PYGMY HOGS, WORLDS

Recognising the individuals who save species

By Andrew Terry – Head of Field Programmes, Durrell

On the occasion of Goutam Narayan being awarded the RBS Save the Species award at the 69th annual World Association of Zoos and Aquariums (WAZA) Conference in India, we wanted to look back on two key individuals who have made the rescue of the pygmy hog possible.

Successful conservation relies on individuals; people who dedicate their lives to particular species or places; people who commit to the long-term with a clear vision of what they want to see change. Gerald Durrell was one of these individuals and he inspired a generation of naturalists to follow suit. We are extremely lucky to have had a number of these people work with us over the years leading our conservation programmes both overseas and in the park. I want to take this opportunity to celebrate two of these dedicated individuals who have both shaped the direction of one of our flagship species programmes – the Pygmy Hog Conservation Programme.

Standing just 30cm at the shoulder, the pygmy hog (Porcula salvania) is the world’s smallest and most threatened hog species, but it lives in a big world. Its habitat is the strip of rich tall grasses that runs along the foothill plains south of the Himalayas in Northern and Northeastern India. These grasses grow to over three metres in height each year, enough to hide the hog’s large neighbours which include elephant, one-horned rhino, tiger and buffalo. Shaped like a bullet, with no discernible neck, the hogs are perfectly designed for running through the grasses at speed. However, being shy and secretive, they are rarely seen and once the grasses have grown, they are nigh on impossible to track. But these grasses have been under great threat from habitat change, over-exploitation and too frequent burning; all of which greatly reduces their diversity and reduces the quality of the habitat for many species such as the hog.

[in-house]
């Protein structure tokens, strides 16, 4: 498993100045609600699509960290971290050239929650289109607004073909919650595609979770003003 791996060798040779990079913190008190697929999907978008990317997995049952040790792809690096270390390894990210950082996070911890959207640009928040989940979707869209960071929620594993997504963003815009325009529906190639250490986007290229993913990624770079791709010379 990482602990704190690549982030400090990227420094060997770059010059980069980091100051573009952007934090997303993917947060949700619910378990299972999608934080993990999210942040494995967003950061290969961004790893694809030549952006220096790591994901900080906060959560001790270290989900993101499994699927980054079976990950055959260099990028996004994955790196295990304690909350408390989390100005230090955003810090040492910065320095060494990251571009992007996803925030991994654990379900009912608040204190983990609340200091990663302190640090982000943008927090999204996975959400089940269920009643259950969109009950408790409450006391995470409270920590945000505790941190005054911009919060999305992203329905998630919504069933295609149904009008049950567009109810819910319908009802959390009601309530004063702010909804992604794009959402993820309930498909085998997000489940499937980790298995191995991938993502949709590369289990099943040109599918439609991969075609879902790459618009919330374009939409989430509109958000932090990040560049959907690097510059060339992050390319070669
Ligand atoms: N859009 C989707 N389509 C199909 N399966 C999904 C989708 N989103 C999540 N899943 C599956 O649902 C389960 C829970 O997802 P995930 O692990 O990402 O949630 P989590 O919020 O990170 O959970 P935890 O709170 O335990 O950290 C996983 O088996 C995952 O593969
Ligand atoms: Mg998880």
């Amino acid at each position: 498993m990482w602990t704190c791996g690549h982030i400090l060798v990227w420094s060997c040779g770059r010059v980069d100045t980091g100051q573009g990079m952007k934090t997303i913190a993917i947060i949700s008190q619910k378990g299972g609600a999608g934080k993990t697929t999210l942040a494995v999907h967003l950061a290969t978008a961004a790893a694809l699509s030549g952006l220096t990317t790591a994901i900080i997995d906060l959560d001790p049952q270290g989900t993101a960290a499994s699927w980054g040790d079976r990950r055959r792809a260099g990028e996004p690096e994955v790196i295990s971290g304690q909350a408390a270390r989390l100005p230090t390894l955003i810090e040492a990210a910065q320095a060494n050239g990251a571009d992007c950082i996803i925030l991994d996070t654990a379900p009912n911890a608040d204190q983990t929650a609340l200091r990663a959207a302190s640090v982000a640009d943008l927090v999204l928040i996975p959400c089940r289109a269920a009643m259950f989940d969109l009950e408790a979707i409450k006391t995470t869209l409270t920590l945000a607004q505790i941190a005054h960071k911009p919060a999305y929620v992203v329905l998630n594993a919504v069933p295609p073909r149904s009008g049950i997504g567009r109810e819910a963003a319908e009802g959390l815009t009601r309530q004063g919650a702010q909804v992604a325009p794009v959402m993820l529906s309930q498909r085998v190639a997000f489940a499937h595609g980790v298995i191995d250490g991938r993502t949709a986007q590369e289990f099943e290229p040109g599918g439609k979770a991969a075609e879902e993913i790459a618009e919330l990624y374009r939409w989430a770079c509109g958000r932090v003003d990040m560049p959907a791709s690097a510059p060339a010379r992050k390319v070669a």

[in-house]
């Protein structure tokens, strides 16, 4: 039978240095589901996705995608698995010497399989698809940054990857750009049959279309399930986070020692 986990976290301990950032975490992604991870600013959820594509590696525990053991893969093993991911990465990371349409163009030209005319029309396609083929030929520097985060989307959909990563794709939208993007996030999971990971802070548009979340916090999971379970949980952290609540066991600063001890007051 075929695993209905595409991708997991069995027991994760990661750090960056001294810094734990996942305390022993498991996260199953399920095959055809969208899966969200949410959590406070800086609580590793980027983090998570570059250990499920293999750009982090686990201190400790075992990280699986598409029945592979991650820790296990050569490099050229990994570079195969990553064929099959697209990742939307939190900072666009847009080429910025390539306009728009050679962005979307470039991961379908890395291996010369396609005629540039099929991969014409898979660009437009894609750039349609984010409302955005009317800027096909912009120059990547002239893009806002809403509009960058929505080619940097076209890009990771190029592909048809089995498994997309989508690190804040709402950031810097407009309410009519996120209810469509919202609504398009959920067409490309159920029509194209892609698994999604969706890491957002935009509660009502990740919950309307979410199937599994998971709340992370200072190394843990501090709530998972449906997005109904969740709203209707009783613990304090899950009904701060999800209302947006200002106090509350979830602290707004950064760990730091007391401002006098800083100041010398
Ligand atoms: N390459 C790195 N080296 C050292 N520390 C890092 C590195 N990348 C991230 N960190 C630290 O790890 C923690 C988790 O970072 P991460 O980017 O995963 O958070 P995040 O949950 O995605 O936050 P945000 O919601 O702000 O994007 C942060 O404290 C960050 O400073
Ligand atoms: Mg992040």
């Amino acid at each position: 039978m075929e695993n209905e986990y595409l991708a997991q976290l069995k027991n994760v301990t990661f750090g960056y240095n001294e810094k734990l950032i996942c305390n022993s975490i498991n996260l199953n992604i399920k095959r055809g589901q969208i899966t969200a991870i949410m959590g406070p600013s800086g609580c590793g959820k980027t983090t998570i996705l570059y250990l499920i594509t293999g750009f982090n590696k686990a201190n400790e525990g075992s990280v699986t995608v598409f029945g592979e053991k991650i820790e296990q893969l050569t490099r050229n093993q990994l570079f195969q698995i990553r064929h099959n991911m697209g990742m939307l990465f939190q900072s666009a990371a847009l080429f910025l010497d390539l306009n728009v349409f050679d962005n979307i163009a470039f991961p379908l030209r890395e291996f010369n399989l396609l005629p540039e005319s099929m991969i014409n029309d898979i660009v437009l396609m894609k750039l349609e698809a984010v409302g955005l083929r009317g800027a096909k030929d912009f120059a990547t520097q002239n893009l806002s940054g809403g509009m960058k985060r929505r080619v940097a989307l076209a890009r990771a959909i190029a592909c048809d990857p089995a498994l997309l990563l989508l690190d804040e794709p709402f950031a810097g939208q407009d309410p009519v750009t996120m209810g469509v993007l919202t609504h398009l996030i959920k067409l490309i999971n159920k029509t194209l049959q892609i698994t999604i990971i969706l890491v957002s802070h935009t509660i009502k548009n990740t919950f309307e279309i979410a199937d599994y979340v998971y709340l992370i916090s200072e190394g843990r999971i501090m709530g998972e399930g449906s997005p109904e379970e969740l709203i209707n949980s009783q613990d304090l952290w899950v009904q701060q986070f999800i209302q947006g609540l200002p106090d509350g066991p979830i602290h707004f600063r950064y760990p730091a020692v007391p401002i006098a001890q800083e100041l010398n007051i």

It is the story of how we came to take on this diminutive hog that brings me back to the individuals that make conservation happen.  Over 50 years ago the hogs were thought to have gone extinct, having not been seen for years. But they re-appeared dramatically in 1971 with a of number them being flushed out of a scrub fire around Barnadi Reserve Forest and then shortly afterwards being seen for the first time in Manas Wildlife Sanctuary (as these PAs were known then). In fact they were found in a number of small pockets around these areas, sadly, however they were all lost in the years subsequent to this and the only remaining wild population was in Manas. It was at this point that the first of our individuals became involved, William Oliver, who very sadly passed away in September this year (see here for his obituary), had joined Durrell in 1974 as a mammal keeper, and he undertook the first extensive field surveys for the species in 1977. This was a life changing experience and he became a passionate advocate for the pygmy hogs and wild pigs in general. It took another 18 years of hard work, surveys and persistence to form a shared agreement between the Government of India, Assam, IUCN and Durrell around an Action Plan for the species governed by a collaborative agreement between the partners. In fact this was the first agreement of its kind in India and the conservation breeding programme that followed was the first for a wild pig.